Moving on from the old County Town of Launceston, we arrived in St Austell, home of the famous Eden Project which lies just outside the town. Parking up in the centre, we set out to explore…
Status: Cornwall Unitary Authority & County, Town, England
Eating & Sleeping: N/A
Attractions: Holy Trinity Church, Fore Street, Market House, The Eden Project, War Memorial, Janet Shearer Mural etc
The main street through St Austell is pedestrianised, allowing you to wander between the many shops without the hustle and bustle of the traffic around you. Overlooking the street, which is called Fore Street, is the striking tower of Holy Trinity Church, a local landmark which dominates the towns skyline.
It’s a pleasant area to kick off our exploration, with the colourful bunting flapping in the wind, and the various multi-coloured shop fronts and buildings giving it a warm feel.
The Church lies at the East end of Fore Street, which you can see at the back of the 1st picture in the gallery above. The building has medieval origins, with the oldest sections consisting of those at the back of the Church, which have been dated to around 1390. The rest of the building was rebuilt in the 15th century, which includes the great tower itself, completed in 1487.
Like many historic Churches, it was given a Victorian restoration, in 1872 by George Edmund Street (1824 – 1881, English Architect from Essex) which helped preserve it for future generations.
Many of the oldest buildings in the town are located around the Church, including the old “Market House”, directly opposite, and shown over to the right.
The Market House is a stunning Granite/Ashlar construction from 1844, designed by Christopher Eales (1809 – 1903). The building replaced the former Market Hall, built sometime prior to 1791, in the centre of what had been the town’s Market Place. The Town had been granted a Market Charter by Elizabeth I (1533 – 1603) in the late 17th Century, although it wouldn’t be expanded to include Fridays for another few decades.
The old building had become outdated, and the Market was quickly outgrowing its former home, so a new Market House was designed and built.
Only the ground floor of the building was used for the weekly Market, whilst the top floor became the Town Hall, which it remained until around 1918 when it was converted into a Cinema. The rest of the building remains in use, with different businesses and shops being located inside it, although it is now known as the “St Austell Market House Community Interest Company (CIC)”.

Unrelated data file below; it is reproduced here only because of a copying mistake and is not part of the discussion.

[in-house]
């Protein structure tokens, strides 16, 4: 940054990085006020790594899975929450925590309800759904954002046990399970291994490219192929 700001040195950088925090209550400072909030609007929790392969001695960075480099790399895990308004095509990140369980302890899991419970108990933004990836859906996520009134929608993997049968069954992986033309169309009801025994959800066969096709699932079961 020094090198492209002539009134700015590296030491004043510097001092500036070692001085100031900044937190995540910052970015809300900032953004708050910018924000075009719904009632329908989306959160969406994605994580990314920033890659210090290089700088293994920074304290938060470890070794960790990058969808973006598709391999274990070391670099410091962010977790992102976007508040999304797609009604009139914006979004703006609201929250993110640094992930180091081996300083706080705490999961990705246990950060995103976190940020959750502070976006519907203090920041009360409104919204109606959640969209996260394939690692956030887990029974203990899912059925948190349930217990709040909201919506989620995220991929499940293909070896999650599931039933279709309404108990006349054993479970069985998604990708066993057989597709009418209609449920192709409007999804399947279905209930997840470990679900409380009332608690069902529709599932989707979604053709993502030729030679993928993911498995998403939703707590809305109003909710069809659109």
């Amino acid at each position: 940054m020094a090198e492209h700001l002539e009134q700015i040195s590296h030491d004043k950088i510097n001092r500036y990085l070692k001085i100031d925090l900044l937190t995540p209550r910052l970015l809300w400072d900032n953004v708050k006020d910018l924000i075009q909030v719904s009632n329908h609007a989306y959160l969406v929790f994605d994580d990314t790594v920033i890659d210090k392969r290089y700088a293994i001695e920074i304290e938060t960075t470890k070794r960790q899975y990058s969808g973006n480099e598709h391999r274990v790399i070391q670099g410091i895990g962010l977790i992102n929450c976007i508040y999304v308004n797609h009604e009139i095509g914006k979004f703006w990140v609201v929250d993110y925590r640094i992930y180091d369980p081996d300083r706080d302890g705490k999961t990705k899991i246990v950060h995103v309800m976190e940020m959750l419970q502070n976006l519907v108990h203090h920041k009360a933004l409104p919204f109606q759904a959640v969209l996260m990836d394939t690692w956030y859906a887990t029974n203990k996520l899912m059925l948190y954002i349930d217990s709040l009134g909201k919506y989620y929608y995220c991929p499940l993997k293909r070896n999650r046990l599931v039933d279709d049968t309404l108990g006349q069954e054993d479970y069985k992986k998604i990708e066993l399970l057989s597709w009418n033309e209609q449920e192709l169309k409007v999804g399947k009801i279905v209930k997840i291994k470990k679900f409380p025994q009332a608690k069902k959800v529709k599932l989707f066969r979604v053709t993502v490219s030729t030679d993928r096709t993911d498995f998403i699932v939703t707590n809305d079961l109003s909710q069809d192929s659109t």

To the left of the Market House stands the “Queen’s Head Hotel”, a tall Victorian building from the 19th century which is one of a number of Listed Buildings in the town centre.
Looking back across the road, the St Austell War Memorial can be seen outside the Church, bordering on the edge of the Churchyard. Old photographs of the area from 1922 show that the Memorial had already been erected by this date, in memory of the fallen of World War I, and presumably later World War II.
Our last stop in the town happened quite by accident, as we came across a famous 3D Mural by an artist named Janet Shearer, also from Cornwall. It is painted on the side of a building just off the West end of Fore Street, and features a Cafe at the bottom (out of shot), and a woman leaning on her balcony at the top. When I first saw it I genuinely thought it was a real person. The 3D effect is very good, and it’s only when you get up close that you finally realise it’s only a painting. Very impressive!
St Austell is an interesting little town, and although we only had a quick stop at the end of the day on the way back to the Caravan, we found a number of historic buildings, and got to enjoy some of the towns main sites.
The town is well served by the local railway network, which lies on the Cornish Main Line which runs West to Penzance, and East into Plymouth in Devon, and from there on towards London. The town is also located next to the A390 which also heads for Devon, and the A391 which links up to the main A30 further North towards Bodmin.
Alas it was time to move on once more, and the following morning we arrived in St Ives…